TOKYO (Reuters) - The dollar mounted a two-and-a-half week peak against a basket of major currencies and surged against its Japanese counterpart in Asia on Monday, as expectations of scaled-back U.S. monetary stimulus pushed up yields on U.S. sovereign debt.
Federal Reserve Chairman Ben Bernanke said last Wednesday that the U.S. central bank could taper its monthly $85 billion in asset purchases later this year if the economy continues to improve as it expected. The Fed chief's remarks helped push up the benchmark 10-year U.S. Treasury yield, which touched its highest in almost two years in Asia on Monday.
That in turn lifted the dollar index <.DXY>, which added 0.4 percent to 82.661 after rising as high as 82.692, its highest since June 5. The gains built on last week's 2.2 percent rally, its biggest weekly rise in 19 months.
"The higher Treasury yields lead to a stronger dollar, of course," said Masashi Murata, senior currency strategist at Brown Brothers Harriman.
But higher U.S. yields could lead to risks of their own, as they threaten to weigh on lending and sap growth, Murata said, adding that the yen could be bought back on such concerns, and the dollar will likely be capped ahead of the 99-yen level for now.
The good news for the greenback has been bad news for emerging market assets and commodity currencies, which had benefited most from the Fed's liquidity injection.
"We see little relief this week to the pain inflicted on markets from tapering fears," Mitul Kotecha, the global head of foreign-exchange strategy in Hong Kong at Credit Agricole, wrote in a research note.
On top of concerns about the impact of the Fed's exit plan, a recent spike in interbank borrowing costs had raised fears that stress in China's banking system could weigh on already slowing growth.
"Weaker growth and funding concerns in China added another layer of uncertainty to the market psyche although comments from China's central bank the PBoC about 'fine tuning' may help to allay fears of a wider credit crunch," Kotecha said.
Persistent fears of tighter Chinese credit weighed on regional equities markets on Monday, even as short-term interest rates fell and the central bank said there were sufficient funds in the market but banks needed to improve their cash management and control their lending.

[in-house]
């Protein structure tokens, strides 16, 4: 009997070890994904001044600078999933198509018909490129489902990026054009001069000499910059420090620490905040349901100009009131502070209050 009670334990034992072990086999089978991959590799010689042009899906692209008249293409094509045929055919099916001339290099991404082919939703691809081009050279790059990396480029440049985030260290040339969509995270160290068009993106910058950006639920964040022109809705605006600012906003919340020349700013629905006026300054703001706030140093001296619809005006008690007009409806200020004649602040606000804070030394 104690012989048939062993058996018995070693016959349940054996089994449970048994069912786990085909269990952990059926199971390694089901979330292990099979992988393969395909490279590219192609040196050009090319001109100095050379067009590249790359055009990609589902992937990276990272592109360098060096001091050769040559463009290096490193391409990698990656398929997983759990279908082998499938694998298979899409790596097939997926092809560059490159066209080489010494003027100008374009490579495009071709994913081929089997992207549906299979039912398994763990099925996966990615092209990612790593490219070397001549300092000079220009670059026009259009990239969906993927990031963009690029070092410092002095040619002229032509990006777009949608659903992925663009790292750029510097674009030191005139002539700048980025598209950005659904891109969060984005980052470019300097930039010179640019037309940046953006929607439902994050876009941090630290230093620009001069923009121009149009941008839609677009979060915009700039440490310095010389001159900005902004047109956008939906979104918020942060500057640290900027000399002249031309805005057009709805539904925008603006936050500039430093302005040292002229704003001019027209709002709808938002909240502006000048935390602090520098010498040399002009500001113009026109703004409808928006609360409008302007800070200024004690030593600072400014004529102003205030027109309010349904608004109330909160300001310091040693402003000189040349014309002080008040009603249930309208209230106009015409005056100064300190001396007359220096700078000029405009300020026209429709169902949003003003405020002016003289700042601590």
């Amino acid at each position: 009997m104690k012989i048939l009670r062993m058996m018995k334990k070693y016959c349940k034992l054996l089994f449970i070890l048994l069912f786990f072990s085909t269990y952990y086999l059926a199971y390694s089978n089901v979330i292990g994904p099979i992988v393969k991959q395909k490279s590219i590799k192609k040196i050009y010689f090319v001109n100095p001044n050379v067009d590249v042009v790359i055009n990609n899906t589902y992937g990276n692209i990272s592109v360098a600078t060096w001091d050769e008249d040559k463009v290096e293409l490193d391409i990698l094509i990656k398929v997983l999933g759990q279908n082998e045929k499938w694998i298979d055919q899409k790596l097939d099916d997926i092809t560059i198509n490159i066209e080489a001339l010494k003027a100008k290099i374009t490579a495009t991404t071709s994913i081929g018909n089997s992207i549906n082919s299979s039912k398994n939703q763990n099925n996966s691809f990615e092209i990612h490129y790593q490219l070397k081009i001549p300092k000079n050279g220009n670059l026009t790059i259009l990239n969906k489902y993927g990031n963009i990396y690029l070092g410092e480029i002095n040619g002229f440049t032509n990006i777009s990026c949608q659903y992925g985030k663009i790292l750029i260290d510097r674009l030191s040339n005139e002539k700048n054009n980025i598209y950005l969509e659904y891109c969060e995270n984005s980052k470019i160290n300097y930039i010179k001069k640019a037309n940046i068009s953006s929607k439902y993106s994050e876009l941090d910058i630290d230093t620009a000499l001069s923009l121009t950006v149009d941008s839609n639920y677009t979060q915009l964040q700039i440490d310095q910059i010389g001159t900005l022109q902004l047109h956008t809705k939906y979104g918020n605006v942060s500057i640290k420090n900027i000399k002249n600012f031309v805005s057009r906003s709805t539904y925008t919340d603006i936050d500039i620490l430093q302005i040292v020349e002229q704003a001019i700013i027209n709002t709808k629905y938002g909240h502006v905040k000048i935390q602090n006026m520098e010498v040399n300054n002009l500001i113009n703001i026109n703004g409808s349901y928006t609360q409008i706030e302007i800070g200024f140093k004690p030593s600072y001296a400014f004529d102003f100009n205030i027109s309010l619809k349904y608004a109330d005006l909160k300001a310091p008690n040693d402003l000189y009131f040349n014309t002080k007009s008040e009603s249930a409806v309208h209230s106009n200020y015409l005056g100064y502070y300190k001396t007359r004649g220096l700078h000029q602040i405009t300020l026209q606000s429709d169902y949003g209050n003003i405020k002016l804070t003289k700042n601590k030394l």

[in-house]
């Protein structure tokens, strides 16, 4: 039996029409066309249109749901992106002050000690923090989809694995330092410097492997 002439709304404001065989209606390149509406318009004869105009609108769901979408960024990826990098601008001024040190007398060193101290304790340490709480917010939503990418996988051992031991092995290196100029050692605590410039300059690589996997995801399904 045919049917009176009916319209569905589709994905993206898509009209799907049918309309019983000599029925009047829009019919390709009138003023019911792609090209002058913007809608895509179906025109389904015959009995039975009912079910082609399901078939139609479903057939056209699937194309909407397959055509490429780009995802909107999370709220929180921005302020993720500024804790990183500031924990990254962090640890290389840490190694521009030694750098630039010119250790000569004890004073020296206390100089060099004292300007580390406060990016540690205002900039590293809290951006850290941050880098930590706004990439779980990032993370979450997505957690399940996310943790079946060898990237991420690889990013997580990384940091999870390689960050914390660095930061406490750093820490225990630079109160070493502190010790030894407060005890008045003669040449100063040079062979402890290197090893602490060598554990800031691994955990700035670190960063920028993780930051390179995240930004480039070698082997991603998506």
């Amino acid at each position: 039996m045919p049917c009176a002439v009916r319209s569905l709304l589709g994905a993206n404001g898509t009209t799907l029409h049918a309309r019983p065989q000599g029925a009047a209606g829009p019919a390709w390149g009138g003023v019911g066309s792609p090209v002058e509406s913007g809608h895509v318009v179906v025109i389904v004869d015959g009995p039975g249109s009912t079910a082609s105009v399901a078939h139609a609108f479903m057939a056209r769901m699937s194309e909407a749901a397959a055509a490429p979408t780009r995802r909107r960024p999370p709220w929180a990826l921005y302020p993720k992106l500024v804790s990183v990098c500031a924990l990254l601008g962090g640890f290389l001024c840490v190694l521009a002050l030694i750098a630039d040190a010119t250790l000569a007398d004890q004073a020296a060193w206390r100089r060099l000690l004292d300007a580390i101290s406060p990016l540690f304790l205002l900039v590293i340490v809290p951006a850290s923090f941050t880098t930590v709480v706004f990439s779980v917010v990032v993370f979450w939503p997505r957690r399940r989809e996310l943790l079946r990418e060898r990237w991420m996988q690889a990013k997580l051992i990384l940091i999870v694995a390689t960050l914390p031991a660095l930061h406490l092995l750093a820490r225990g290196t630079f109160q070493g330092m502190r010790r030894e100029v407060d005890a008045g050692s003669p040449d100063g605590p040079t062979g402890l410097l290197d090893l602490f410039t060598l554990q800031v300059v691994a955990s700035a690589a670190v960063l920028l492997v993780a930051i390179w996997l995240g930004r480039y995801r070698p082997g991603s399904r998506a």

Against the yen, the dollar put on 0.7 percent to 98.49 yen after earlier touching 98.72 on the EBS trading platform, its highest since June 11.
Diverging monetary policy outlooks between the Fed and Bank of Japan could push the spread wider between yields on Treasuries and Japanese government bonds and in turn fuel further dollar gains, some strategists and market participants say.
"The focus is on U.S. interest rates. We see Japanese real-money investors mostly waiting on the sidelines, and its mostly overseas hedge funds that are taking the dollar higher today," said an advisor at a foreign exchange market research firm in Tokyo.
The euro fell 0.2 percent to $1.3097 after dropping as low as $1.3085, a level not seen since June 6.
The common currency has given back about 50 percent of its mid-May to mid-June rally, bringing in focus support at $1.3034, which represents the 61.8 percent retracement of that advance.
The Australian dollar remained under pressure, down 0.4 percent at $0.9182 after falling as low as $0.9170, not far from its 33-month low of $0.9160 struck last week.
The Aussie is the biggest underperformer in the dollar bloc, given the added worry of slowing growth in China, Australia's single largest export market.
JPMorgan now has a year-end target of $0.9000 for the Australian dollar, compared to its previous expectations of parity, reflecting disappointing Chinese data since late March and an outlook for higher U.S. Treasury yields.
(Additional reporting by Ian Chua in Sydney; Editing by Wayne Cole and Shri Navaratnam)
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